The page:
Independence. Eckhaus Latta AW22

It’s another anniversary this New York Fashion Week: Eckhaus Latta celebrates its first 10 years. It’s not that easy to define this brand in one word – it’s raw and elusive, sexy and gender-fluid, over-sized, and then all of the sudden super clingy and sensual, spontaneous, kind of minimal, but not really noting all the arty handwork the brand loves to add to their collections. When Mike Eckhaus and Zoe Latta arrived in New York in 2012, their label was immediately deemed “crafty” and “indie”. After a decade in business (the irony: many people still consider the brand as “emerging”), Eckhaus Latta is one of New York’s strongest standing independent labels, with two brick-and-mortar stores, an e-commerce business, and admirers from all over the world. Its anniversary show at the former Essex Market affirmed that after a decade of independence, Mike Eckhaus and Zoe Latta are still charting their own course in fashion. The autumn-winter 2022 show was filled with Eckhaus Latta signatures. Sheer, glittery knits were slashed open at the back; minidresses were cut on a square edge; and tailoring was slit to reveal a spine, a thigh, or a breast. Worn by the brand’s friends and collaborators, including David Moses, Hari Nef, Maryam Nassir Zadeh, Thistle Brown, and Paloma Elsesser, the collection was a summation of everything Eckhaus Latta has built. It was cool, unfussy ready-to-wear with undertones of kink, craft, and community. It still is all these things, without ever labeling itself. “We didn’t want to be nostalgic or retrospective,” said Eckhaus postshow. “But we did want to bring back the things that we loved from our early collections, the handwork especially,” added Latta. The chain-mail pieces that closed the show, graphically sliced up to be equal parts erotic and acerbic, were handmade in the brand’s atelier. It was well balanced with the label’s more affordable garments. May Eckhaus Latta’s next 10 years be about furthering the bond between its tender handwork and commercial hits.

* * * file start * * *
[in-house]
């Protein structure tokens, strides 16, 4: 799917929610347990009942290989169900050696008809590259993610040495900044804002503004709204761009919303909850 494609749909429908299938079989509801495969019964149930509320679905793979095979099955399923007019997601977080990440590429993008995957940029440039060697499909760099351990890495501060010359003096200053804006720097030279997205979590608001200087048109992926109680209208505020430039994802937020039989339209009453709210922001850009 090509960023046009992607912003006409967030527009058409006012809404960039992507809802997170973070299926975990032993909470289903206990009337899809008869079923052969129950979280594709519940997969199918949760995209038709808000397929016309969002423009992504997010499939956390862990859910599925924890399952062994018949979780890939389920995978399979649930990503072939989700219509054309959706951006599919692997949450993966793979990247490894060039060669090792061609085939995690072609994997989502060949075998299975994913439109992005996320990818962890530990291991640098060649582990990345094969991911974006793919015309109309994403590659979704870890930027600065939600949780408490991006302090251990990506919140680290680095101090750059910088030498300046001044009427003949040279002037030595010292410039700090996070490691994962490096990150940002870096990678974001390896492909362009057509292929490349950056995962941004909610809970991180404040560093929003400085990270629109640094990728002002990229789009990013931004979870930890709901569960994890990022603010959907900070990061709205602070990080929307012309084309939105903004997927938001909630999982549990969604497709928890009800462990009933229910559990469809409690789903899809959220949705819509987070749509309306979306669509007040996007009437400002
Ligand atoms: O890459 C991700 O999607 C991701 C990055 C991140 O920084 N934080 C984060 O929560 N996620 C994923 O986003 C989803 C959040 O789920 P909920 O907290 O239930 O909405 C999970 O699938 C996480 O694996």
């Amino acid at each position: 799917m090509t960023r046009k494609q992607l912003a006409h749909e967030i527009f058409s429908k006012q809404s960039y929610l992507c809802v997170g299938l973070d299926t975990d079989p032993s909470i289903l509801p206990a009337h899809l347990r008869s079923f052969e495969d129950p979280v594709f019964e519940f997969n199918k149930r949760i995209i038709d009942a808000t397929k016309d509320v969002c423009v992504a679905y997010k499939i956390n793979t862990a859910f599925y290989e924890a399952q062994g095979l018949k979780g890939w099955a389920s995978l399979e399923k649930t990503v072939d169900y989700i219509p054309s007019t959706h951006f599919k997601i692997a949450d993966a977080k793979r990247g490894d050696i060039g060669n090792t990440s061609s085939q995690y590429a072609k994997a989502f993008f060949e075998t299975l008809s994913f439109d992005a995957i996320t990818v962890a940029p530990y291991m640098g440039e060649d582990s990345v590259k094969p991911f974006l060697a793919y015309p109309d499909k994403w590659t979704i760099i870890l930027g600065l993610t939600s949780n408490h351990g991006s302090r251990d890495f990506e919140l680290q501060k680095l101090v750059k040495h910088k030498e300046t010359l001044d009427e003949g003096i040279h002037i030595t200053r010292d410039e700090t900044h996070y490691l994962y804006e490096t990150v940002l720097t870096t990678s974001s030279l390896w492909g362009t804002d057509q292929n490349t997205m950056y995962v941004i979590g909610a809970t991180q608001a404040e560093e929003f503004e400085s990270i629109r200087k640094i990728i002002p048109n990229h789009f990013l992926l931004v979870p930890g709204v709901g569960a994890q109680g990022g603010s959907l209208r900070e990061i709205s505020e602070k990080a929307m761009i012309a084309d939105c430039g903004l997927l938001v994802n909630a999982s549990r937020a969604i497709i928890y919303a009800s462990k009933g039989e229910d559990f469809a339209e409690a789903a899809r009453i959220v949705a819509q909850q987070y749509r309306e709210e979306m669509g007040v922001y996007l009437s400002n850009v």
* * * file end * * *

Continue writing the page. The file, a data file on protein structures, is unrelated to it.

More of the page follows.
Collage by Edward Kanarecki.

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